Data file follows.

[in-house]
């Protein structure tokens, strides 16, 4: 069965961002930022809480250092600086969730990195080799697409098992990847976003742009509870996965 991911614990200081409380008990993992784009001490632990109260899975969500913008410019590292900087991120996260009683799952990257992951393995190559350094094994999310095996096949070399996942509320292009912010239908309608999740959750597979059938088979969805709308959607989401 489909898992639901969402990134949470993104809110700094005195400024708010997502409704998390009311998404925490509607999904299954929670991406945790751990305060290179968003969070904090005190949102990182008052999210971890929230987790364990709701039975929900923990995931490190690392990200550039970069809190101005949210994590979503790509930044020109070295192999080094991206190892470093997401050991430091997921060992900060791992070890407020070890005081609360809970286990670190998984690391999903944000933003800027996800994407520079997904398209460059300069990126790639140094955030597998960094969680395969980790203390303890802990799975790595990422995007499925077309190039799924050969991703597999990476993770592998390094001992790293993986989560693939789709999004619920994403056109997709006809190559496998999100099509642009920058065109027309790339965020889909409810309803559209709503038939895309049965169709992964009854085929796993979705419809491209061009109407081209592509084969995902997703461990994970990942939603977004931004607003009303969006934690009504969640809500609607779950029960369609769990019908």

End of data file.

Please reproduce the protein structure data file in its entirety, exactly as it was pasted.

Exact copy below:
[in-house]
């Protein structure tokens, strides 16, 4: 069965961002930022809480250092600086969730990195080799697409098992990847976003742009509870996965 991911614990200081409380008990993992784009001490632990109260899975969500913008410019590292900087991120996260009683799952990257992951393995190559350094094994999310095996096949070399996942509320292009912010239908309608999740959750597979059938088979969805709308959607989401 489909898992639901969402990134949470993104809110700094005195400024708010997502409704998390009311998404925490509607999904299954929670991406945790751990305060290179968003969070904090005190949102990182008052999210971890929230987790364990709701039975929900923990995931490190690392990200550039970069809190101005949210994590979503790509930044020109070295192999080094991206190892470093997401050991430091997921060992900060791992070890407020070890005081609360809970286990670190998984690391999903944000933003800027996800994407520079997904398209460059300069990126790639140094955030597998960094969680395969980790203390303890802990799975790595990422995007499925077309190039799924050969991703597999990476993770592998390094001992790293993986989560693939789709999004619920994403056109997709006809190559496998999100099509642009920058065109027309790339965020889909409810309803559209709503038939895309049965169709992964009854085929796993979705419809491209061009109407081209592509084969995902997703461990994970990942939603977004931004607003009303969006934690009504969640809500609607779950029960369609769990019908």